Metastasis formation is an essential aspect of cancer. While the organ preference for dissemination is largely governed by tumor–host interactions on the epigenetic level, there is a genetic basis underlying the ability of cancer cells to disseminate. Metastasis genes are comprised of developmentally non-essential stress response genes, which encode homing receptors, their ligands, and extracellular matrix-degrading proteinases. They jointly cause invasion and anchorage-independence. Metastatic potential is conferred to cancer cells by aberrant expression or splicing of these genes, which include variant CD44 and osteopontin. The CD44-dependent spread of tumor cells is mediated by its cytokine ligand osteopontin, which induces directed migration. A C-terminal osteopontin domain ligates the variant exon 6 of CD44 through a protein-protein interaction and is likely to bind to variant exon 3 through a heparin bridge.rnOsteopontin is expressed at high levels by various cancers and contributes importantly to their invasive potential. In contrast, osteopontin derived from host cells induces cellular immunity and could bolster anti-tumor protection by cytotoxic T-lymphocytes. Underlying the functional differences between tumor-derived and host-derived osteopontin are structural characteristics. The osteopontin gene product is subject to alternative splicing, which yields three RNA messages, osteopontin-a (full length), osteopontin-b (lacking exon 5), and osteopontin-c (lacking exon 4). The shorter forms -b and -c are differentially expressed in cancers, but are absent from healthy tissues.rnThe major limiting factor in the process of metastasis formation is the death of the tumor cells before their implantation in target organs. Hence, anchorage-independent survival is essential for metastasis. While untransformed non-hematopoietic cells undergo anoikis consecutive to losing contact with their substratum, cancer cells can survive in the circulation for extended periods of time. The detachment of mammary epithelial cells prompts a loss of glucose transport and ATP deficiency, thus compromising the energy metabolism. Invasive breast tumor cells abundantly express two splice variants of the metastasis gene osteopontin. Osteopontin-a and osteopontin-c synergize in supporting tumor progression via up-regulating the energy production, which leads to deadherent survival. Osteopontin splice variants hold promise as potential drug targets.rn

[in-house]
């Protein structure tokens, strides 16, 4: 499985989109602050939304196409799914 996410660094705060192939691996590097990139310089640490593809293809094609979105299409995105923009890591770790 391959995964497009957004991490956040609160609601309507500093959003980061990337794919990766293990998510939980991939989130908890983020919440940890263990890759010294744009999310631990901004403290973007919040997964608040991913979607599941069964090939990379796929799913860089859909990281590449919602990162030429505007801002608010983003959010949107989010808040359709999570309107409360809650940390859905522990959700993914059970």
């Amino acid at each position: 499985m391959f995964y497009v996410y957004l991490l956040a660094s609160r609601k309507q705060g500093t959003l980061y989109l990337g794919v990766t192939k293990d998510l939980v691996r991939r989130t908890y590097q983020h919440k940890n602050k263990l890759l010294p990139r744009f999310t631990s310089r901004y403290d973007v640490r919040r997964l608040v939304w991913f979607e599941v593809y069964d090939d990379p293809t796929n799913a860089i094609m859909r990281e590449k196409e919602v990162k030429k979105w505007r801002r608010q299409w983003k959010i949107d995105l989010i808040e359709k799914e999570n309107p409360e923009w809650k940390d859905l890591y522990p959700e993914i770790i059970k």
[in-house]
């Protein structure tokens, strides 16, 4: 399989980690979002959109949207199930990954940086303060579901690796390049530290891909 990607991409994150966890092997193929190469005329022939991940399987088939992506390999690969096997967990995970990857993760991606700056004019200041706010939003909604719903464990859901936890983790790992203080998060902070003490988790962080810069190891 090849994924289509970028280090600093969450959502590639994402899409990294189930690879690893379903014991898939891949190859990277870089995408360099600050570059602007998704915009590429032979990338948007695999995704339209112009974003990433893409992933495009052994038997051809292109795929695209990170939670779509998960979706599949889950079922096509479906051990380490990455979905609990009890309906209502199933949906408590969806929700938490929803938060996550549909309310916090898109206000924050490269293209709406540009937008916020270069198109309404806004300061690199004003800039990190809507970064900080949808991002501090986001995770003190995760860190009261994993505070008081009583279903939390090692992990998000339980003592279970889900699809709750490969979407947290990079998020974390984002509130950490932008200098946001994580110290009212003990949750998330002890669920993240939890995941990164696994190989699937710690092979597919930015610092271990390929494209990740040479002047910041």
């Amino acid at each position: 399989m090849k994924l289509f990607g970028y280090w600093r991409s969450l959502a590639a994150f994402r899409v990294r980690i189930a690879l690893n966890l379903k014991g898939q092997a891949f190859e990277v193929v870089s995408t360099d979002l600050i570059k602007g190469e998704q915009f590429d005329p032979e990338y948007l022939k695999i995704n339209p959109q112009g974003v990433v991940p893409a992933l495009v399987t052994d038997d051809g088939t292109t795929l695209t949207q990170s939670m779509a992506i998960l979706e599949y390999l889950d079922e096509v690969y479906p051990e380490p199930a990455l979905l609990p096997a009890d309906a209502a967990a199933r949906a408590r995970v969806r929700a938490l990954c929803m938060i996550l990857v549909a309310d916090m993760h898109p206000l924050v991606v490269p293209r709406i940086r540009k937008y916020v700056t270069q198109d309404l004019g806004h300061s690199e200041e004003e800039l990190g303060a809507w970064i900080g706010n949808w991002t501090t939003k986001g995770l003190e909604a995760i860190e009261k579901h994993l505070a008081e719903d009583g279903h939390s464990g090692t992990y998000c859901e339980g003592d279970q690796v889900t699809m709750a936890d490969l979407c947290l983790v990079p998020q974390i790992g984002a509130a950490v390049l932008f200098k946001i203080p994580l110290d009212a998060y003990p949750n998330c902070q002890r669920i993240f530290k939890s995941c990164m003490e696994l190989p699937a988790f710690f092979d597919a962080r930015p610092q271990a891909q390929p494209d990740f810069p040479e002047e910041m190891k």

Break: Networking & Refreshments 11:05-11:25 @ Foyer
  • Stem Cell Therapy, Stem Cell Banking, Bioinformatics and Computational Biology

Session Introduction

Alan Wells

University of Pittsburgh, USA

Title: Enhancing survival of transplanted stem cells in the wound bed
Speaker
Biography:

Alan Wells, M.D., D.M.Sc., is Executive Vice-Chair and Thomas J Gill III Professor of the Departments of Pathology and BioEngineering. Wells holds an A.B. in Biochemistry from Brown University (1979), a D.M.Sc. in Tumor Biology from the Karolinska Institute (1982), and an M.D. from Brown University (1988). Following his studies, Dr. Wells completed a postdoctoral Fellowship in Tumor Biology at the University of California in San Francisco, California, and a Residency in Laboratory Medicine at the University of California in San Diego, California. He has over 230 scholarly publications that have been cited over 15,000 times. These advances have been recognized by numerous grants, patents, and invited keynote talks and professorships, as well as election to the American Society for Clinical Investigation and the American Association of University Pathologists (Pluto Club). He has consulted extensively to industry and has cofounded two companies. None of this would have been possible without the input, aid, and assistance of some 20 graduate students (PhD and MD-PhD) and a similar number of post-doctoral fellows and a half dozen junior faculty colleagues.

Abstract: